Cleveland Parish Marks 50th Anniversary

4
0

ClevelandParish

CLEVELAND, Ohio — St. Gregory of Narek Church of Richmond Heights celebrated its 50th anniversary on November 15 and 16. Archbishop Khajag Barsamian, Primate of the Diocese of the Armenian Church of America (Eastern), traveled to Cleveland to take part in the weekend’s activities.

On Saturday evening, November 15, the community gathered for a banquet. Master of ceremonies Ara Bagdasarian opened the program with welcoming remarks.

Peter Zahirsky, the grandson of the late Dr. Kegham Goekjian, who was the godfather of St. Gregory of Narek Church, spoke about the vision and legacy established by the church’s founders.

Parish Council Chair Mona Karoghlanian and Anniversary Committee Chair Cindy Russell reflected on the strong community ties at St. Gregory Church, and looked ahead to the next chapter of St. Gergory’s history.

“We are a small but mighty parish,” said the Rev. Hratch Sargsyan, the parish’s current pastor. “For 50 years, St. Gregory of Narek has opened her doors to countless Armenian families for worship, spiritual nourishment, and cultural life.”

Get the Mirror in your inbox:

Also taking part in the celebration were some of the parish’s former pastors: the Rev. Nersess Jebejian (who served at St. Gregory from 1961 to 64); the Rev. Diran Papazian (1972-85); the Rev. Arshag Khatchadourian (1967-72) and the Very Rev. Simeon Odabashian (1992-99).

Each of the clergymen was presented with a plaque in appreciation of his years of service to St. Gregory of Narek Church. In addition, a plaque was dedicated to the entire community for their dedication over the last five decades; it will be displayed in the church narthex.

“Fifty years ago, through an act of creativity and imagination, you built this structure, filled it with your spirit of faith and dedication, and transformed it into a living Armenian Christian sanctuary,” Archbishop Barsamian said.

“Never forget that in this church, you have created a legacy for future generations: a blessing that will only grow in years to come.  You have built a stage on which your children can be inspired, encouraged and trained, to take up their own places in the leadership of this parish, and in the service of God.”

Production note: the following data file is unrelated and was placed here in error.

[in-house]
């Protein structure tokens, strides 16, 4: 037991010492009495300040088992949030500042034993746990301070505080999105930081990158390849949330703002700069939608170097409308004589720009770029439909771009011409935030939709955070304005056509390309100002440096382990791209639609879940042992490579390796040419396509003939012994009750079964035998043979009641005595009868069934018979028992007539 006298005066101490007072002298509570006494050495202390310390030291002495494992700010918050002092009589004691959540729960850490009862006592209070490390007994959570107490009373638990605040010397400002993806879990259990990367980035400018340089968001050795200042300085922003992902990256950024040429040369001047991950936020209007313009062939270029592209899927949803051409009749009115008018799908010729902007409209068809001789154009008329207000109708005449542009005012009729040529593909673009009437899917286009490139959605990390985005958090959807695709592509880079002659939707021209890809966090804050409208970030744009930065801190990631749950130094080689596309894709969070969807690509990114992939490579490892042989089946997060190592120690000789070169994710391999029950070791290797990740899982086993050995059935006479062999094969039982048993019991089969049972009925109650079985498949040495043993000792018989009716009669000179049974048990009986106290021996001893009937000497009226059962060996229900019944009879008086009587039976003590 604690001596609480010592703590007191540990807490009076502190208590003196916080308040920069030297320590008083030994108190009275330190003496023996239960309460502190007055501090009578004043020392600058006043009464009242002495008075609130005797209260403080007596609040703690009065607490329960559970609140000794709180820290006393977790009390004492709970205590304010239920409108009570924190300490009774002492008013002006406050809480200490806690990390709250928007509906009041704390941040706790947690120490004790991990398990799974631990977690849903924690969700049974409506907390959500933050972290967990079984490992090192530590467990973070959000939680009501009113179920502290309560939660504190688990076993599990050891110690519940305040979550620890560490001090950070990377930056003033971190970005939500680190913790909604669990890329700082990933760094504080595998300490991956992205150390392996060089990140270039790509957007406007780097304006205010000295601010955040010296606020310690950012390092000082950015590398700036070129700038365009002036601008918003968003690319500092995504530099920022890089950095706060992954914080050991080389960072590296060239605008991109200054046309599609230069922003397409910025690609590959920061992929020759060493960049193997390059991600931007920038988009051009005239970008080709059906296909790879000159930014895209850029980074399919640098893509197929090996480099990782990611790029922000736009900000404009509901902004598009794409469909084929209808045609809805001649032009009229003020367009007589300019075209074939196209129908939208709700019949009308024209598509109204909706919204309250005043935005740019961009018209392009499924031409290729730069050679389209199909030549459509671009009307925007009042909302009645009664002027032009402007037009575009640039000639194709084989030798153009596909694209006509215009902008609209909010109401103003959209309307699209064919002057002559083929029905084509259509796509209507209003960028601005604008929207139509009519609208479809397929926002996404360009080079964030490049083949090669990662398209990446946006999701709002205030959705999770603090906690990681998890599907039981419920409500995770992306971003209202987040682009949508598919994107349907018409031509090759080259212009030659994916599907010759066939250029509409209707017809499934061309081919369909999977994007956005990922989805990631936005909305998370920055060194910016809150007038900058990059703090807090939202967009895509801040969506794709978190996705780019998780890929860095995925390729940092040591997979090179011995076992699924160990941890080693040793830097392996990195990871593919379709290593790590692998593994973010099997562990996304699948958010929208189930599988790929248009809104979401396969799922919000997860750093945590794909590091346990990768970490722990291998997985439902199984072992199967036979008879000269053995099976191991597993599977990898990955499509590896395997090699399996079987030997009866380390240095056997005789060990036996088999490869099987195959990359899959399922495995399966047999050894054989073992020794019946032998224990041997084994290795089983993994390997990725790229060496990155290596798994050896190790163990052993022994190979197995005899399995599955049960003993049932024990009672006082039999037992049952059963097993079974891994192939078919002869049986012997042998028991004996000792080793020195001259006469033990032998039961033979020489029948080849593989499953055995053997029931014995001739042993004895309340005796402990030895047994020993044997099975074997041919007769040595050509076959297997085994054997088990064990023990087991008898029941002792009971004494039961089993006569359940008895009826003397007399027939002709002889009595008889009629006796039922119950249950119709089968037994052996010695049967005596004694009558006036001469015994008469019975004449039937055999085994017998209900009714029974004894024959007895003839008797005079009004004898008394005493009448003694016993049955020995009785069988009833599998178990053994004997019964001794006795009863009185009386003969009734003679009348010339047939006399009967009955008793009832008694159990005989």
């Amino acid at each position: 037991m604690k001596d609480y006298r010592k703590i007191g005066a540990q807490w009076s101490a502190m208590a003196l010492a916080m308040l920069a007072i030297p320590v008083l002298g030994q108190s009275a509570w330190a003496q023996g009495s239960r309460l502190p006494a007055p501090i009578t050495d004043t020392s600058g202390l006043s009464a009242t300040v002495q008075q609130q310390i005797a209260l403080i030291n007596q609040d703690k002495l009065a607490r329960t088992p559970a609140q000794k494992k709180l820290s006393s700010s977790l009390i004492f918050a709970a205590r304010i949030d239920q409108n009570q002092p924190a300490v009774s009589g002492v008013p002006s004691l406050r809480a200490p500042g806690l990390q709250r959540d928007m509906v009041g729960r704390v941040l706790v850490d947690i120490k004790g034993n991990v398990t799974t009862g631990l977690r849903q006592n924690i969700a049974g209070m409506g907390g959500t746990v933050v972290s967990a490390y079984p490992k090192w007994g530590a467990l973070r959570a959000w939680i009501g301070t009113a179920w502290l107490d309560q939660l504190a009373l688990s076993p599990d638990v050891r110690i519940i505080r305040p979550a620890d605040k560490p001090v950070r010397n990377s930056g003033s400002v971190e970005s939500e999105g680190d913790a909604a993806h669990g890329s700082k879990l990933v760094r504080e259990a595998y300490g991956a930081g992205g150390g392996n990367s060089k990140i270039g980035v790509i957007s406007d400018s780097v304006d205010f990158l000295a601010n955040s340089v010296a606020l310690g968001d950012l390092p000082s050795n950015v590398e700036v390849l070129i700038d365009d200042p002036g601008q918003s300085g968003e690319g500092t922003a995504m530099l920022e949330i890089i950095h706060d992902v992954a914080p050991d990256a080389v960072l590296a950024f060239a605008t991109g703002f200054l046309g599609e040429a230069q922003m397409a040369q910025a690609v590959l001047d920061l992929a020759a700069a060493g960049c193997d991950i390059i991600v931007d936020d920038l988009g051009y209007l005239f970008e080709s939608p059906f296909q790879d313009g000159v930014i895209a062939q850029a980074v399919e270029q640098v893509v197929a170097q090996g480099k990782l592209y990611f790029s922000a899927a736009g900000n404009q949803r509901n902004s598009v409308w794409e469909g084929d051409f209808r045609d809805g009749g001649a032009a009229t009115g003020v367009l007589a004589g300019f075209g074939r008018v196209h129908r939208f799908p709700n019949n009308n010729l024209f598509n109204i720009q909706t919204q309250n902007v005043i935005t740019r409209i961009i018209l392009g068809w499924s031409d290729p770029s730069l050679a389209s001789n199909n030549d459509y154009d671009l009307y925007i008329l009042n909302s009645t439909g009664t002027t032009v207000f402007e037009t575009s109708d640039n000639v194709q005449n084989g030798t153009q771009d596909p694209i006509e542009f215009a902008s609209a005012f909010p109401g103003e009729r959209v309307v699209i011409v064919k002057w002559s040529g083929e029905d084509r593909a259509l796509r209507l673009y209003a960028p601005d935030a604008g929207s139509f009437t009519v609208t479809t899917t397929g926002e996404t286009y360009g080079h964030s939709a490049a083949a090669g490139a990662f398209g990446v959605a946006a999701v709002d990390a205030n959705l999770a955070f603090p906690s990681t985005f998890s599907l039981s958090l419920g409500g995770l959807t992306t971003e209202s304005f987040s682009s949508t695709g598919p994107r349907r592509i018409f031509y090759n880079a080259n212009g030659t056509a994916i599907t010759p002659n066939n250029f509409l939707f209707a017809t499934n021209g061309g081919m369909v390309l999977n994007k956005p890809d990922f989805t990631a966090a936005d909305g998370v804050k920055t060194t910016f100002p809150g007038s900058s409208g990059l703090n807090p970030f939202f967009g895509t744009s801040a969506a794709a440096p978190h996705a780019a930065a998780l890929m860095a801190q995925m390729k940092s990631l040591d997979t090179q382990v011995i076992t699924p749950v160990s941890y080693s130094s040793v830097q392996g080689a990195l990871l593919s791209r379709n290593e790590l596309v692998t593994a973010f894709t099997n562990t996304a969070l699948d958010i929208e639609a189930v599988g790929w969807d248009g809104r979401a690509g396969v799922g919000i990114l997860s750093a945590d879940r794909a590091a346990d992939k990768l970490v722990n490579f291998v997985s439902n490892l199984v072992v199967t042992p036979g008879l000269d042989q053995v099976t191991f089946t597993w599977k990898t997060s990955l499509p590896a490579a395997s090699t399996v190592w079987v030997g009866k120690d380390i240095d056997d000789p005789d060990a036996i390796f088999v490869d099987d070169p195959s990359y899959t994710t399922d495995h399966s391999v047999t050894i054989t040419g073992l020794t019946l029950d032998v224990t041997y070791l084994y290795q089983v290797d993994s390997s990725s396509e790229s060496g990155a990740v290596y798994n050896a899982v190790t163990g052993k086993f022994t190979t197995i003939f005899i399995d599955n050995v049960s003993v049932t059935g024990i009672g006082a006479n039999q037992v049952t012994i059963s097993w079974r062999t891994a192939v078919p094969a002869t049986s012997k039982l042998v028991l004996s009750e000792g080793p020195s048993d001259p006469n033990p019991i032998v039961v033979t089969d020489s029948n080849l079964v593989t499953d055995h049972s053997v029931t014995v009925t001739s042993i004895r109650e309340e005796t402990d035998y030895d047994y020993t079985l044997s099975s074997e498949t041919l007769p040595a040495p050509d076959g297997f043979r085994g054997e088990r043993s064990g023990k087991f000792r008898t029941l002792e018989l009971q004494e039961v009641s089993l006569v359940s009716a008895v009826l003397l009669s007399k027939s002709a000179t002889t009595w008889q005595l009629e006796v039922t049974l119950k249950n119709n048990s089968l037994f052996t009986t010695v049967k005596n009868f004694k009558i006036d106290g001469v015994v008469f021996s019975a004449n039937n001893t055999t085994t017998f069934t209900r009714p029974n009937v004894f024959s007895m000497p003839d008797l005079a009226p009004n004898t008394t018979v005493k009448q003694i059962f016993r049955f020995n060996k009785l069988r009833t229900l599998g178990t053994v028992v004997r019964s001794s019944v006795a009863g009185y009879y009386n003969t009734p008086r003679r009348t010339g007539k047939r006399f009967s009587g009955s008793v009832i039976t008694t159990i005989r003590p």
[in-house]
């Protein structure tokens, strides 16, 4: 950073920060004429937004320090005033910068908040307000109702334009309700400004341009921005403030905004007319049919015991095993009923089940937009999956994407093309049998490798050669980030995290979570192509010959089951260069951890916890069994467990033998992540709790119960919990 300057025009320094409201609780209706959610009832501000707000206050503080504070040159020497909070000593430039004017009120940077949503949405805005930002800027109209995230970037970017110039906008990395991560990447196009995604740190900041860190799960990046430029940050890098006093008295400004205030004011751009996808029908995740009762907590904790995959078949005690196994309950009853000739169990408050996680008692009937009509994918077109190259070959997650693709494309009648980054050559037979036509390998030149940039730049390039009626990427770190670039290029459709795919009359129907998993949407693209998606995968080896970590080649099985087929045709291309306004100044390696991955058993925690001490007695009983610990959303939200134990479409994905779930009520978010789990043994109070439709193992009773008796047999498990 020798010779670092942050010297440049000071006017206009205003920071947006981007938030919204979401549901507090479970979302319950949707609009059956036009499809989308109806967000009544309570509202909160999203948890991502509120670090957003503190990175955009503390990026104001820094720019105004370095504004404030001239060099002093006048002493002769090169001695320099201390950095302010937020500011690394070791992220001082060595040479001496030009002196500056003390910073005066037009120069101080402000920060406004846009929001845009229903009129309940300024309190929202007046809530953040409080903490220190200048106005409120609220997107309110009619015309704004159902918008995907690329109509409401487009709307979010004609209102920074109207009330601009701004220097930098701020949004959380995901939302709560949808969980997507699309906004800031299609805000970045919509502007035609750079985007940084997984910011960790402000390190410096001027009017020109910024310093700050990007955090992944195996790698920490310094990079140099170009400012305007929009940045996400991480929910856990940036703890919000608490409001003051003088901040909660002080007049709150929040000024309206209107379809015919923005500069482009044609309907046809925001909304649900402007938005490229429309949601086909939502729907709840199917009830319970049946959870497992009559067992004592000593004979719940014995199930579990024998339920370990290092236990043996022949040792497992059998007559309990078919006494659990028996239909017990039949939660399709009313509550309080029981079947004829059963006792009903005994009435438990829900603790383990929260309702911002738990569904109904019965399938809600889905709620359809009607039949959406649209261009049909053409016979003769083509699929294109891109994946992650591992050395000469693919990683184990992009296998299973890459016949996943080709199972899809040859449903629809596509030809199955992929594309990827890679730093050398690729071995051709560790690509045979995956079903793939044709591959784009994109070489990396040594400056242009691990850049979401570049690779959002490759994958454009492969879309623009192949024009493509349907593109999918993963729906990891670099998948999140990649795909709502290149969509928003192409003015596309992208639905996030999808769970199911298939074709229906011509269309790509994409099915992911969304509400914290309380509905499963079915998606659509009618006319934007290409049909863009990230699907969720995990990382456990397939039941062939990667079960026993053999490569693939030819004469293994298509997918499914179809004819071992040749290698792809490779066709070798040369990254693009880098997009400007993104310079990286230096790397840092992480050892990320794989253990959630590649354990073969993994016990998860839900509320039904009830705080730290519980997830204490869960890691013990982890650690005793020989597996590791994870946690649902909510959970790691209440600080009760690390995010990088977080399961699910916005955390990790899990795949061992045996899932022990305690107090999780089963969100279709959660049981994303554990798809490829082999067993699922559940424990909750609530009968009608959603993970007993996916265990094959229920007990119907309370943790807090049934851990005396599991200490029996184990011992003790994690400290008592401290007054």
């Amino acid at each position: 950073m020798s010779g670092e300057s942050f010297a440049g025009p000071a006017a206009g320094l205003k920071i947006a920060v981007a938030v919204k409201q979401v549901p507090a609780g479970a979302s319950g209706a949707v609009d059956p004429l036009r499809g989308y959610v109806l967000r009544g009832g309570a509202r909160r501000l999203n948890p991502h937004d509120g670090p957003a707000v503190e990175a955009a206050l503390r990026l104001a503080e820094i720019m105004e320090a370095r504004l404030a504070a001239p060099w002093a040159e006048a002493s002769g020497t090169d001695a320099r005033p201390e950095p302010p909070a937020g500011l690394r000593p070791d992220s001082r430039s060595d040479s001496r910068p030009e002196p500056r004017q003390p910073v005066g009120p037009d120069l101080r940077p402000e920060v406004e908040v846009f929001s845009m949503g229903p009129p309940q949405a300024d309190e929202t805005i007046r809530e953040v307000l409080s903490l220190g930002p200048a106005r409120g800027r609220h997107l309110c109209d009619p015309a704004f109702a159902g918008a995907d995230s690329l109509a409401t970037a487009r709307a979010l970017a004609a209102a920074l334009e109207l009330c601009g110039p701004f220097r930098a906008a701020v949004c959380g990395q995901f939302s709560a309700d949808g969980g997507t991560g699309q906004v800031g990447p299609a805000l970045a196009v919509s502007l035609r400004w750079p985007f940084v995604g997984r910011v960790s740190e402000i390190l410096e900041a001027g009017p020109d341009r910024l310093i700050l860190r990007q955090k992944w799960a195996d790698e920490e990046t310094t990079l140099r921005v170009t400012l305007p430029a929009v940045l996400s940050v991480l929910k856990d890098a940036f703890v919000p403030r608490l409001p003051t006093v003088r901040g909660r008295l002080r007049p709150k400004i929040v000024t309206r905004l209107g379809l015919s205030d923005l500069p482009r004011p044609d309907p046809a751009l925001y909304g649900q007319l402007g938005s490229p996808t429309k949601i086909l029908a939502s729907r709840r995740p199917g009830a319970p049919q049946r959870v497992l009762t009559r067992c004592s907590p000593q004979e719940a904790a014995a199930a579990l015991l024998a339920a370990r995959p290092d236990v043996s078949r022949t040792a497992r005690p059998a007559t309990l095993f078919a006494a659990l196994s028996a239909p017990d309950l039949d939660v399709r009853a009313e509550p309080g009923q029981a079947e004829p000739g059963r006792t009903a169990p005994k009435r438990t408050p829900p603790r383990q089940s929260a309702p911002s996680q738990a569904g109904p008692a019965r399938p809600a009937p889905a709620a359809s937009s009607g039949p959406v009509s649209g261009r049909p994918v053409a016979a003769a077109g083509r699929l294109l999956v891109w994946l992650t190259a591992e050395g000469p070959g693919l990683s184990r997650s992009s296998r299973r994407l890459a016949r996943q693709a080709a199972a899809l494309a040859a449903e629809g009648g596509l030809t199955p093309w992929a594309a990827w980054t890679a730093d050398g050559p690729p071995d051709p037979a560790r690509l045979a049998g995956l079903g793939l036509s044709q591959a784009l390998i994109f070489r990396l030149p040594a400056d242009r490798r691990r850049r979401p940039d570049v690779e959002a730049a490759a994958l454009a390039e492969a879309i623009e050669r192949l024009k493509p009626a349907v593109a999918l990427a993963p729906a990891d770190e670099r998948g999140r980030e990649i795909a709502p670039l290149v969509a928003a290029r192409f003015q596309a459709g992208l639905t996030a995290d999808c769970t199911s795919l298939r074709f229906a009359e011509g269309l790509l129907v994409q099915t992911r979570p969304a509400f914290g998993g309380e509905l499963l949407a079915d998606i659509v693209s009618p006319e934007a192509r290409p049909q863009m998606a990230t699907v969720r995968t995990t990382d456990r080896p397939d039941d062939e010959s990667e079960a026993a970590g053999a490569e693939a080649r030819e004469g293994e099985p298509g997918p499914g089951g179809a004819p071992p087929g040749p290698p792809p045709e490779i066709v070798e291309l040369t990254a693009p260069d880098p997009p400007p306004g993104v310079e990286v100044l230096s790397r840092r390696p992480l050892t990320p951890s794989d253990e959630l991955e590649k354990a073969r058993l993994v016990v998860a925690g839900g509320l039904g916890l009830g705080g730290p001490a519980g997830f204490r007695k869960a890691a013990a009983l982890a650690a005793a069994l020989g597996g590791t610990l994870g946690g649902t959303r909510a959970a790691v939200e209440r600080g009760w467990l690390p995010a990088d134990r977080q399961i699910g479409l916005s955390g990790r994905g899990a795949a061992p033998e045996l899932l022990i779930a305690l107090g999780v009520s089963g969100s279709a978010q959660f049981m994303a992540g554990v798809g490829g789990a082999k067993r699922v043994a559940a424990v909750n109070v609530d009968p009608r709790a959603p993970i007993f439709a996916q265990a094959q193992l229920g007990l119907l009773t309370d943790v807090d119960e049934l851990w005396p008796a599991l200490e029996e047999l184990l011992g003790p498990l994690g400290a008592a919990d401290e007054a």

A brief film, titled “Speaking with God from the Depths of the Heart,” featured reflections from parishioners. The evening concluded with live Armenian music and dancing.

Also present at the banquet was Diocesan Council member the Very. Rev. Aren Jebejian and the Diocese’s director of administration Jacob H. Yahiayan.

A Deacon Ordained

On Sunday morning, Barsamian celebrated the Divine Liturgy, with Sargsyan assisting. During the service, parishioner Ari Terjanian was ordained to the diaconate.

Originally from St. Stepanos Church in Elberon, NJ, Terjanian studied at Indiana University and moved to Cleveland two years ago to pursue a career in finance. He serves as the choir director at St. Gregory of Narek Church.

At a reception following services the community congratulated Terjanian on his ordination. He was presented with a new deacon’s stole and a series of books authored by Karekin I, the late Supreme Patriarch and Catholicos of All Armenians.

“The word deacon is derived from the Greek diakonos, which means servant,” Terjanian said. “I derive great joy from serving the Armenian Church.”

Parishioners once again emphasized the strong sense of community present at St. Gregory of Narek Church, and said the anniversary celebration was an opportunity to renew their commitment to upholding the Armenian faith and heritage.

“On this joyous occasion I congratulate Der Hratch and all of my brothers and sisters at St. Gregory of Narek Church,” Odabashian said. “May this anniversary be an opportunity for further growth, spiritual renewal, and Christian zeal.”

Building a Dream

The first Armenian parish was organized in Cleveland in 1911-12. The community did not own a permanent sanctuary, and for many years services were held only a few times a year at various churches in the area.

It was not until 1950 that a campaign was launched to collect funds for a new church and cultural hall. The present seven-acre property was purchased in April 1958, and two years later the community welcomed Vasken I, the late Supreme Patriarch and Catholicos of All Armenians, who blessed the newly acquired property and encouraged the community to complete the construction project.

The groundbreaking ceremony was held on March 11, 1962, and construction began in August of that year. A little more than a year later, on April 12, 1964, the new church was consecrated by Archbishop Sion Manoogian, the late Primate of the Eastern Diocese, with the assistance of the Very Rev. Vasken Kebreslian, Rev. Arnak Kasparian, Rev. Diran Papazian, Very Rev. Jirayr Tashjian and Deacon Nersess Jebejian.

The church’s godfather, Kegham K. Goekjian, suggested naming the house of worship “St. Gregory of Narek Armenian Church” in honor of the 10th-century Armenian monk who authored the Book of Lamentations, a masterpiece of Armenian mystical poetry.

The church’s cultural hall was dedicated in April 1972.

 

Get the Mirror-Spectator Weekly in your inbox: